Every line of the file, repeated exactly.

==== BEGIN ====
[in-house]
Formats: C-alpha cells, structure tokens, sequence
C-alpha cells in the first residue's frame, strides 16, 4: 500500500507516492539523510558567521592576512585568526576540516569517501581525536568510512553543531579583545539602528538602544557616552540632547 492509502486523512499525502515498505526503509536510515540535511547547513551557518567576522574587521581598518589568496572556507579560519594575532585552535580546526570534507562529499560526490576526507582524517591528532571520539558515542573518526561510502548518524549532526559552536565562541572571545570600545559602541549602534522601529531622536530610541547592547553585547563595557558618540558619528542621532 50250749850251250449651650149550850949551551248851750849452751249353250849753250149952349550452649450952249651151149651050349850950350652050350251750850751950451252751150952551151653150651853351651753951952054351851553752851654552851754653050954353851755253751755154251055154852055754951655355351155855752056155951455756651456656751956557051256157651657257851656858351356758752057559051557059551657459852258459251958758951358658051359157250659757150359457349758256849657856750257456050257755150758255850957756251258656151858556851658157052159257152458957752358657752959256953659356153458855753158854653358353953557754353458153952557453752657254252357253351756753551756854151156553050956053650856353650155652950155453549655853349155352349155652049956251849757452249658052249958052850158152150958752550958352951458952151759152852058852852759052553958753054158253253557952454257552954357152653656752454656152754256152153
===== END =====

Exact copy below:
[in-house]
Formats: C-alpha cells, structure tokens, sequence
C-alpha cells in the first residue's frame, strides 16, 4: 500500500507516492539523510558567521592576512585568526576540516569517501581525536568510512553543531579583545539602528538602544557616552540632547 492509502486523512499525502515498505526503509536510515540535511547547513551557518567576522574587521581598518589568496572556507579560519594575532585552535580546526570534507562529499560526490576526507582524517591528532571520539558515542573518526561510502548518524549532526559552536565562541572571545570600545559602541549602534522601529531622536530610541547592547553585547563595557558618540558619528542621532 50250749850251250449651650149550850949551551248851750849452751249353250849753250149952349550452649450952249651151149651050349850950350652050350251750850751950451252751150952551151653150651853351651753951952054351851553752851654552851754653050954353851755253751755154251055154852055754951655355351155855752056155951455756651456656751956557051256157651657257851656858351356758752057559051557059551657459852258459251958758951358658051359157250659757150359457349758256849657856750257456050257755150758255850957756251258656151858556851658157052159257152458957752358657752959256953659356153458855753158854653358353953557754353458153952557453752657254252357253351756753551756854151156553050956053650856353650155652950155453549655853349155352349155652049956251849757452249658052249958052850158152150958752550958352951458952151759152852058852852759052553958753054158253253557952454257552954357152653656752454656152754256152153